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NSBE robotics team excels in national competition
Members of Martinsville-Henry County National Society of Black Engineers Junior Chapter’s robotics team are (front, from left) Brandon Stokes, Mindy Salas and Roderic Ross Jr. They are shown with coach Roderic Ross Sr. (back). Not pictured is member Marc Patterson. (Bulletin photo)
Thursday, April 17, 2014
By PAUL COLLINS - Bulletin Staff Writer
The Martinsville-Henry County National Society of Black Engineers Junior Chapter’s robotics team recently placed sixth in a national competition.
The team competed at the NSBE National Convention, held March 26-30 at the Gaylord Opryland Resort and Convention Center in Nashville, Tenn., said chapter adviser Helen Howell.
The team consisted of Roderic Ross Jr. and Marc Patterson, eighth-graders at Fieldale-Collinsville Middle School, and Mindy Duenas Salas and Brandon Stokes, eighth-graders at Martinsville Middle School, Howell said.
Roderic’s father, Roderic Ross Sr., an information technology engineer, coached the team.
“First Lego (League, FLL) has worked with NSBE all year, and they sent FLL representatives to Nashville to judge the competition,” Howell said.
According to its website, FLL is a robotics program designed to get children excited about science and technology and teach them employment and life skills.
The MHC NSBE robotics team placed sixth out of 16 teams nationally, Howell said.
The teams were judged in four areas: core values, robot design, “project” (identifying a problem, developing an innovative solution and sharing with others) and “mission table” (in which the programmed robot carries out missions), according to Howell and the FLL website.
Mindy, Brandon and Roderic Jr. explained that core values include such things as having fun while learning, team members learning and working together, being positive in what you’re doing and “carrying yourself with gracious professionalism.”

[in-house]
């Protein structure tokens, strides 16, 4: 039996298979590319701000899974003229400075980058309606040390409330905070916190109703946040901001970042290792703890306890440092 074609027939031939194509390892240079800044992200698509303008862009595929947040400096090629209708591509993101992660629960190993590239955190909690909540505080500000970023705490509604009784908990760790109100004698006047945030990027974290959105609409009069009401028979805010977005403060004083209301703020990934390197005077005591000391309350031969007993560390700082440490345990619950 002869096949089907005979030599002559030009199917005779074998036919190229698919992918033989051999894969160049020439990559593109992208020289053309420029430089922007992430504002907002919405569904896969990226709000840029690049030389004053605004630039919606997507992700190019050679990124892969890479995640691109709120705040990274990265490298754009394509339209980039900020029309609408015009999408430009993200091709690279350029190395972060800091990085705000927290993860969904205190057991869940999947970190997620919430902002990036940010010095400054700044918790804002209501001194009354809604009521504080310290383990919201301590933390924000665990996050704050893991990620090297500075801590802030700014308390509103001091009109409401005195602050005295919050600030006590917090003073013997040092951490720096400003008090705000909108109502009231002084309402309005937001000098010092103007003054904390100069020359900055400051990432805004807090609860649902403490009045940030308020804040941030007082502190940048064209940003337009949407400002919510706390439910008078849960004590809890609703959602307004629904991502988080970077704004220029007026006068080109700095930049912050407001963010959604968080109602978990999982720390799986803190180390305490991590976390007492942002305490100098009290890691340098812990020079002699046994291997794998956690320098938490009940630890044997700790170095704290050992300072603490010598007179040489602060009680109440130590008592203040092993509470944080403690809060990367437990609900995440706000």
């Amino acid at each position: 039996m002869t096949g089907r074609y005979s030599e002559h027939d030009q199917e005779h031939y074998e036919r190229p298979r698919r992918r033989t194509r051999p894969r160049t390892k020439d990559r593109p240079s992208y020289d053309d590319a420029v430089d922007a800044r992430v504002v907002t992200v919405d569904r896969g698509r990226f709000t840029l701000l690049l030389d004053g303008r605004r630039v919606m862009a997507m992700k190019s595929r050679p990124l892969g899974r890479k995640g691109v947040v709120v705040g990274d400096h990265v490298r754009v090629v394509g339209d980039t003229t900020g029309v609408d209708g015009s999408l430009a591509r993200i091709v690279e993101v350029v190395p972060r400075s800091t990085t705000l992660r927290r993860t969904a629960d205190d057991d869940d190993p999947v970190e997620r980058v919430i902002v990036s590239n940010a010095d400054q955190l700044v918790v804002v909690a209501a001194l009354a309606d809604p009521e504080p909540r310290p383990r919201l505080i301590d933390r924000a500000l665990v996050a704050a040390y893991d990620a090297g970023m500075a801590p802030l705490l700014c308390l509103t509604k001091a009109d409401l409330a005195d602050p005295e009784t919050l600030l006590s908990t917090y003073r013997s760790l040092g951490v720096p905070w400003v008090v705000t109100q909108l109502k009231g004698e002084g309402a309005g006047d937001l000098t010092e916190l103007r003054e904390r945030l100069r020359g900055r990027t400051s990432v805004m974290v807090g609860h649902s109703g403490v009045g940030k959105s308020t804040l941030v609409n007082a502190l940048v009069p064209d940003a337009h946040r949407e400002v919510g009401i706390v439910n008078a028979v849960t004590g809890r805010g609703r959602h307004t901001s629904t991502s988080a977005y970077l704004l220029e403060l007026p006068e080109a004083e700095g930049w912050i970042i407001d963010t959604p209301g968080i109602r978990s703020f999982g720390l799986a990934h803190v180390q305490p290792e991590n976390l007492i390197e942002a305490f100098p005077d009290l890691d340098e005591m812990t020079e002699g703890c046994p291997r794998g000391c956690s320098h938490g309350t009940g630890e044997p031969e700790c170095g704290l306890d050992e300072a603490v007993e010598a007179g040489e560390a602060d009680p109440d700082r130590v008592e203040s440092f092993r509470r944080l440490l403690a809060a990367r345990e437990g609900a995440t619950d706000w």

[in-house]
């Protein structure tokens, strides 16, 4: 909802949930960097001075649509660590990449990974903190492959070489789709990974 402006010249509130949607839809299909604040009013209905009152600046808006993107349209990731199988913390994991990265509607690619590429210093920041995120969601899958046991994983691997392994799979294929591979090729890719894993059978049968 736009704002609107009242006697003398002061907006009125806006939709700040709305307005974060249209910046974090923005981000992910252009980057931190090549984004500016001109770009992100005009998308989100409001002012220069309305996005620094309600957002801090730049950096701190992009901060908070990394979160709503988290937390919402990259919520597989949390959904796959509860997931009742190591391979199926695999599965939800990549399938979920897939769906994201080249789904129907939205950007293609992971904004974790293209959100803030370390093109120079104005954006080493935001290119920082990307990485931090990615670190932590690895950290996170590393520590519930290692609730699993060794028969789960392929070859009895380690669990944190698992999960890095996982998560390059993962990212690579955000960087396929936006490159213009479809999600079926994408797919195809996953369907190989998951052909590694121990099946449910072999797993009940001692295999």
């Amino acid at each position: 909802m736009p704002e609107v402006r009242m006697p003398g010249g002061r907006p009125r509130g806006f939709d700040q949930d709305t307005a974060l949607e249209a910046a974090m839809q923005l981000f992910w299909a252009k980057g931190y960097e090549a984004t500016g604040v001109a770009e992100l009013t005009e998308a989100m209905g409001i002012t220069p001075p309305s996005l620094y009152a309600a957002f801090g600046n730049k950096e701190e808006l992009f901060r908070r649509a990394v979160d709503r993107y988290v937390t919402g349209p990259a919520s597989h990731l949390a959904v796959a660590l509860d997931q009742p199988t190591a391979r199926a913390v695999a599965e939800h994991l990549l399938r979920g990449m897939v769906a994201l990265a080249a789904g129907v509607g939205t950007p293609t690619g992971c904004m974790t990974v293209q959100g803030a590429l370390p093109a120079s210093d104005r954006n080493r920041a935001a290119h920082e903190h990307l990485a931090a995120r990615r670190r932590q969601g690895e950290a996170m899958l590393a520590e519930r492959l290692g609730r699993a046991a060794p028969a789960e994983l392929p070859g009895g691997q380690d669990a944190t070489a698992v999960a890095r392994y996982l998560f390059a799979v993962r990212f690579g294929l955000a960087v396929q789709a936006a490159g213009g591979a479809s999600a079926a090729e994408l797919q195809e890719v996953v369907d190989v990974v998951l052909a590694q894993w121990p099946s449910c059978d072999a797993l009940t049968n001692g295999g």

“It’s not just about competition,” Ross Sr. said. Members of the competing teams were encouraged to discuss their projects and ideas with each other, he added.
The theme of the competition was “Nature’s Fury,” and each team used a robot to “respond” to one or more natural disasters on a mission table, the coach said.
The problem this team identified was the need for a quicker or better response to victims of hurricanes, such as when people were stranded on rooftops during Hurricane Katrina and needed food, water, medicine and dry clothing, Ross Sr. said. The team’s solution was to use a Hovercraft, which normally is used as a recreational vehicle, as a safety vehicle to get supplies to people or to rescue them, he added.
The team did a lot of research on the project and even talked with local and national Red Cross officials about the possibility of using Hovercraft in a natural disaster response, he said.
“They thought it was a great idea,” he said. Because of debris, some boats can’t reach people who are stranded, but a Hovercraft could travel in water and on land, he said.